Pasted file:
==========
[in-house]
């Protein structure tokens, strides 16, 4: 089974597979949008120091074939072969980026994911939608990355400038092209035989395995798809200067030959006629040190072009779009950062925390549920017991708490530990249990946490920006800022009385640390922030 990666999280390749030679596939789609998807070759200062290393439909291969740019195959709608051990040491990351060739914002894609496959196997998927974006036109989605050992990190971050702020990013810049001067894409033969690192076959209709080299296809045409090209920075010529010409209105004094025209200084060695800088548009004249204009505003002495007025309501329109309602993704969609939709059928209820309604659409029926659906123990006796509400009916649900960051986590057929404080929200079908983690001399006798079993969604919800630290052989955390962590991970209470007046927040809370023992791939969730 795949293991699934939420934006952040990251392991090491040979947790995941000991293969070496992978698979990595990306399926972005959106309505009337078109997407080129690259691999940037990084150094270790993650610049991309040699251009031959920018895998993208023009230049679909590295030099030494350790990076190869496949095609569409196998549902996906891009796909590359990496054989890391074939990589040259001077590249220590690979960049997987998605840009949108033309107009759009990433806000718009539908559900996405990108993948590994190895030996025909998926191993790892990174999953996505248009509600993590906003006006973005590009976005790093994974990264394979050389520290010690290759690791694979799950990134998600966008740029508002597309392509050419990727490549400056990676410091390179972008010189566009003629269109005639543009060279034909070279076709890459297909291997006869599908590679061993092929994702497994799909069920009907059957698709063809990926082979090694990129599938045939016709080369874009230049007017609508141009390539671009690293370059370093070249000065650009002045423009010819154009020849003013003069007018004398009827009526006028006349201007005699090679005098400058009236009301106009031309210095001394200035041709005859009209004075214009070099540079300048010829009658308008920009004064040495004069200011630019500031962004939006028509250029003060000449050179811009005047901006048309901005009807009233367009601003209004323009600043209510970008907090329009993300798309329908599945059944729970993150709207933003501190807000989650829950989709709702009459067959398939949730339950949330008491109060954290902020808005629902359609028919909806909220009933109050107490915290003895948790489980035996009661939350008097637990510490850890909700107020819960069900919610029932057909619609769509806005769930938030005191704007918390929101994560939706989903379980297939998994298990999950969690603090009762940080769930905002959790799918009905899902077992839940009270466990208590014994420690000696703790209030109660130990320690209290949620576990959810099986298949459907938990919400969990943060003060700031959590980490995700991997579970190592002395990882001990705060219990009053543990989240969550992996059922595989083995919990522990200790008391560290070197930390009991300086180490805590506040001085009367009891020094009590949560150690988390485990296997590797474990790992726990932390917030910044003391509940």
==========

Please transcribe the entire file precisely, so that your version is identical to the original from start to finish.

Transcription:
[in-house]
């Protein structure tokens, strides 16, 4: 089974597979949008120091074939072969980026994911939608990355400038092209035989395995798809200067030959006629040190072009779009950062925390549920017991708490530990249990946490920006800022009385640390922030 990666999280390749030679596939789609998807070759200062290393439909291969740019195959709608051990040491990351060739914002894609496959196997998927974006036109989605050992990190971050702020990013810049001067894409033969690192076959209709080299296809045409090209920075010529010409209105004094025209200084060695800088548009004249204009505003002495007025309501329109309602993704969609939709059928209820309604659409029926659906123990006796509400009916649900960051986590057929404080929200079908983690001399006798079993969604919800630290052989955390962590991970209470007046927040809370023992791939969730 795949293991699934939420934006952040990251392991090491040979947790995941000991293969070496992978698979990595990306399926972005959106309505009337078109997407080129690259691999940037990084150094270790993650610049991309040699251009031959920018895998993208023009230049679909590295030099030494350790990076190869496949095609569409196998549902996906891009796909590359990496054989890391074939990589040259001077590249220590690979960049997987998605840009949108033309107009759009990433806000718009539908559900996405990108993948590994190895030996025909998926191993790892990174999953996505248009509600993590906003006006973005590009976005790093994974990264394979050389520290010690290759690791694979799950990134998600966008740029508002597309392509050419990727490549400056990676410091390179972008010189566009003629269109005639543009060279034909070279076709890459297909291997006869599908590679061993092929994702497994799909069920009907059957698709063809990926082979090694990129599938045939016709080369874009230049007017609508141009390539671009690293370059370093070249000065650009002045423009010819154009020849003013003069007018004398009827009526006028006349201007005699090679005098400058009236009301106009031309210095001394200035041709005859009209004075214009070099540079300048010829009658308008920009004064040495004069200011630019500031962004939006028509250029003060000449050179811009005047901006048309901005009807009233367009601003209004323009600043209510970008907090329009993300798309329908599945059944729970993150709207933003501190807000989650829950989709709702009459067959398939949730339950949330008491109060954290902020808005629902359609028919909806909220009933109050107490915290003895948790489980035996009661939350008097637990510490850890909700107020819960069900919610029932057909619609769509806005769930938030005191704007918390929101994560939706989903379980297939998994298990999950969690603090009762940080769930905002959790799918009905899902077992839940009270466990208590014994420690000696703790209030109660130990320690209290949620576990959810099986298949459907938990919400969990943060003060700031959590980490995700991997579970190592002395990882001990705060219990009053543990989240969550992996059922595989083995919990522990200790008391560290070197930390009991300086180490805590506040001085009367009891020094009590949560150690988390485990296997590797474990790992726990932390917030910044003391509940």